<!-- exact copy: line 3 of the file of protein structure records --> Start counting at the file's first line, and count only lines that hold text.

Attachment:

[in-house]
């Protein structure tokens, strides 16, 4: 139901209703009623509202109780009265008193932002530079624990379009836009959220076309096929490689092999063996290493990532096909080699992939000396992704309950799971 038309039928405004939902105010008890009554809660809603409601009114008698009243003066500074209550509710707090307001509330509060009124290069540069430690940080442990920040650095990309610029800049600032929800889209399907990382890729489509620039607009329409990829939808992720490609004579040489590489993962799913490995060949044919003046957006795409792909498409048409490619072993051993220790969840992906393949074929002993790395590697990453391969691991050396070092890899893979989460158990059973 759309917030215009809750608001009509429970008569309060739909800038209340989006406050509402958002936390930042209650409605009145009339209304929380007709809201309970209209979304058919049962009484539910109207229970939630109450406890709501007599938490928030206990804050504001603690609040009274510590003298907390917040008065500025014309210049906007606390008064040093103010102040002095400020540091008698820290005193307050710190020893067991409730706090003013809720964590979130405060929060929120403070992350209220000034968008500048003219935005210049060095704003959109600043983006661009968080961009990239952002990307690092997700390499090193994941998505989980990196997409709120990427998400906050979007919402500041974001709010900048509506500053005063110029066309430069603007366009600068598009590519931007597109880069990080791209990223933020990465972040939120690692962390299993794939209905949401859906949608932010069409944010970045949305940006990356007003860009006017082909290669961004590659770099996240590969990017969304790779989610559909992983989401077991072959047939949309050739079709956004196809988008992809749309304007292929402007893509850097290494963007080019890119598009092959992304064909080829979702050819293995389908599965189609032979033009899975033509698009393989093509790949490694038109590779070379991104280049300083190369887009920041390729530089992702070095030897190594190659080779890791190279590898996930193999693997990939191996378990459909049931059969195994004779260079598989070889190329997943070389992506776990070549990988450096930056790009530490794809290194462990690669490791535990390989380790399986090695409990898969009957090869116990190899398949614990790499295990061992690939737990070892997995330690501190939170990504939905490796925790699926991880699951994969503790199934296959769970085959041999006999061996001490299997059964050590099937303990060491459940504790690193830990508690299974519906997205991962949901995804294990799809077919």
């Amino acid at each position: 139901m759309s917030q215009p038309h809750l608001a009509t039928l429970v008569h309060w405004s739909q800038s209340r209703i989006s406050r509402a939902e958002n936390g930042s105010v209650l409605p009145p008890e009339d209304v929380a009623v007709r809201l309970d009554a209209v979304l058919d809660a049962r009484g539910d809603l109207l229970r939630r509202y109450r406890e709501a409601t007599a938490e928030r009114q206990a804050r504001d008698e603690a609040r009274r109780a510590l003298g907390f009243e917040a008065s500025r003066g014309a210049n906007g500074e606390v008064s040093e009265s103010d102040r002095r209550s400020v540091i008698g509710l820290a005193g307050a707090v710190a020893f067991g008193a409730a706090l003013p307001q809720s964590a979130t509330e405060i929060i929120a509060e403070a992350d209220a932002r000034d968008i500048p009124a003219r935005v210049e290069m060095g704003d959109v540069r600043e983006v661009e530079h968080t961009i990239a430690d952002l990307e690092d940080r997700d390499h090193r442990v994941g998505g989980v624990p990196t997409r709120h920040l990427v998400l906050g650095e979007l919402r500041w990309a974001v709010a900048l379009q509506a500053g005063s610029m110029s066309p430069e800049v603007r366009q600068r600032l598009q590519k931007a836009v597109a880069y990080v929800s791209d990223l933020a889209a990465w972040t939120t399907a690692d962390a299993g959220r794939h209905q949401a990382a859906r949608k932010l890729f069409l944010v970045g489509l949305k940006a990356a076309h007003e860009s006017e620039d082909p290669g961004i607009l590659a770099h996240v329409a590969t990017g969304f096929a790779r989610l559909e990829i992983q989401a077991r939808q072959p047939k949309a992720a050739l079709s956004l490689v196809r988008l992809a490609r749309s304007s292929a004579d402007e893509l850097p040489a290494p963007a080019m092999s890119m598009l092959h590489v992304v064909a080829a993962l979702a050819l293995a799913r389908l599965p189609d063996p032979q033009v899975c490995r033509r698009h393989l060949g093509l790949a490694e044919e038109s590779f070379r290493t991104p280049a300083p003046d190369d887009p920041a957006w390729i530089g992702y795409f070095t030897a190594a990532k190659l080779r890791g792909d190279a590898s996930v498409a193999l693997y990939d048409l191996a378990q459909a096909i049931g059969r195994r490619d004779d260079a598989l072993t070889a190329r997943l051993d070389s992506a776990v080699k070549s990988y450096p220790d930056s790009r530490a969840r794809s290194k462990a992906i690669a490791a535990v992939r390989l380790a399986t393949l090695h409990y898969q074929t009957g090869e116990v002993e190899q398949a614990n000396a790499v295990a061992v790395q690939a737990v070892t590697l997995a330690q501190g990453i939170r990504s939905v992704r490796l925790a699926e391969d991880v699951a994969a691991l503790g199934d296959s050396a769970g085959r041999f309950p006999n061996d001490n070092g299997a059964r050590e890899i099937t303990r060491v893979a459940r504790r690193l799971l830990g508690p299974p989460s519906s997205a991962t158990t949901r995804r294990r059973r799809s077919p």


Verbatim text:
């Amino acid at each position: 139901m759309s917030q215009p038309h809750l608001a009509t039928l429970v008569h309060w405004s739909q800038s209340r209703i989006s406050r509402a939902e958002n936390g930042s105010v209650l409605p009145p008890e009339d209304v929380a009623v007709r809201l309970d009554a209209v979304l058919d809660a049962r009484g539910d809603l109207l229970r939630r509202y109450r406890e709501a409601t007599a938490e928030r009114q206990a804050r504001d008698e603690a609040r009274r109780a510590l003298g907390f009243e917040a008065s500025r003066g014309a210049n906007g500074e606390v008064s040093e009265s103010d102040r002095r209550s400020v540091i008698g509710l820290a005193g307050a707090v710190a020893f067991g008193a409730a706090l003013p307001q809720s964590a979130t509330e405060i929060i929120a509060e403070a992350d209220a932002r000034d968008i500048p009124a003219r935005v210049e290069m060095g704003d959109v540069r600043e983006v661009e530079h968080t961009i990239a430690d952002l990307e690092d940080r997700d390499h090193r442990v994941g998505g989980v624990p990196t997409r709120h920040l990427v998400l906050g650095e979007l919402r500041w990309a974001v709010a900048l379009q509506a500053g005063s610029m110029s066309p430069e800049v603007r366009q600068r600032l598009q590519k931007a836009v597109a880069y990080v929800s791209d990223l933020a889209a990465w972040t939120t399907a690692d962390a299993g959220r794939h209905q949401a990382a859906r949608k932010l890729f069409l944010v970045g489509l949305k940006a990356a076309h007003e860009s006017e620039d082909p290669g961004i607009l590659a770099h996240v329409a590969t990017g969304f096929a790779r989610l559909e990829i992983q989401a077991r939808q072959p047939k949309a992720a050739l079709s956004l490689v196809r988008l992809a490609r749309s304007s292929a004579d402007e893509l850097p040489a290494p963007a080019m092999s890119m598009l092959h590489v992304v064909a080829a993962l979702a050819l293995a799913r389908l599965p189609d063996p032979q033009v899975c490995r033509r698009h393989l060949g093509l790949a490694e044919e038109s590779f070379r290493t991104p280049a300083p003046d190369d887009p920041a957006w390729i530089g992702y795409f070095t030897a190594a990532k190659l080779r890791g792909d190279a590898s996930v498409a193999l693997y990939d048409l191996a378990q459909a096909i049931g059969r195994r490619d004779d260079a598989l072993t070889a190329r997943l051993d070389s992506a776990v080699k070549s990988y450096p220790d930056s790009r530490a969840r794809s290194k462990a992906i690669a490791a535990v992939r390989l380790a399986t393949l090695h409990y898969q074929t009957g090869e116990v002993e190899q398949a614990n000396a790499v295990a061992v790395q690939a737990v070892t590697l997995a330690q501190g990453i939170r990504s939905v992704r490796l925790a699926e391969d991880v699951a994969a691991l503790g199934d296959s050396a769970g085959r041999f309950p006999n061996d001490n070092g299997a059964r050590e890899i099937t303990r060491v893979a459940r504790r690193l799971l830990g508690p299974p989460s519906s997205a991962t158990t949901r995804r294990r059973r799809s077919p």